For comparison 95 percent of all equipment and supplies were sealifted during Desert Shield. 80 percent of the supplies were delivered by commercial ships. And 25 years ago the Military Sealift Command had vast resources including the use of US flagged vessels under the Voluntary Intermodal Sealift Agreement. The Russians do not have comparable capability. I would be impressed if they were capable of sustaining a force of 20,000 for an extended period let alone 100,000.

Neil R


"Should China need, they have one of their carriers Liaoning-CV-16 based close to the Syrian AOR."

The PLAN has one "operational" carrier. Liaoning is their USS Langley (CV-1). If they deploy Liaoning it will be for a goodwill tour. You need to be able to launch and recover aircrafts routinely during daytime before learning how to do it in darkness. And then you add the element of bad weather, etc. The PLAN knows how tough the learning process is. The Navy has lost thousands of aviators and crew in peacetime since the days of Langley. Perhaps the PLAN will pay a much cheaper price that the early pioneers. But be assured they will have to do just that as every navy that operated carriers has done in history. You don't just order up competent carrier aviation off a menu. If it were that easy the Soviets would've done it in 1975 when Gorshkov was puffing on and on about overtaking the USN.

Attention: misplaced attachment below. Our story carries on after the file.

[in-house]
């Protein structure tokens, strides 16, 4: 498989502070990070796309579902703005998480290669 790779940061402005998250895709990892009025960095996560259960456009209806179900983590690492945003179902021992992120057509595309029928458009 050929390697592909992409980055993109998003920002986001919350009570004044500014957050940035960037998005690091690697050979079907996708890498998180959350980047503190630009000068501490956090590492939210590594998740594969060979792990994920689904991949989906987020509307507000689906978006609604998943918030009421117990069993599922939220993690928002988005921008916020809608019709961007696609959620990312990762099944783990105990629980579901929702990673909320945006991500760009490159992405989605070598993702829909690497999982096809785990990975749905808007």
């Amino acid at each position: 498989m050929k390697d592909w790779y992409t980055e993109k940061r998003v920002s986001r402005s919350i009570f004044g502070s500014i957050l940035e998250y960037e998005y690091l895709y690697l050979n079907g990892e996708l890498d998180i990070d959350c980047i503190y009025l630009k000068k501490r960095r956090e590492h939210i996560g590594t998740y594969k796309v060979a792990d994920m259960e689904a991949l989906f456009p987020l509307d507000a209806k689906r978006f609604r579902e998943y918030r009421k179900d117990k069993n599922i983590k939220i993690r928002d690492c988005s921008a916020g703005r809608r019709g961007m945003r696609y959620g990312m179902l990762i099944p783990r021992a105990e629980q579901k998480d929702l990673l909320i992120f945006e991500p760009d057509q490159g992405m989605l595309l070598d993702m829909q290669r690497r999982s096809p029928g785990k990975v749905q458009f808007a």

The PLAN has laid the keel of their first domestically built-carrier (Type 001A) and perhaps will launch it on Mao's birthday. But as Britain and France have come to grips with the cost and technical difficulties of carrier construction and operation, it takes enormous resources to develop and maintain a viable carrier force.


No flask. Rye though (Michter's). To your health!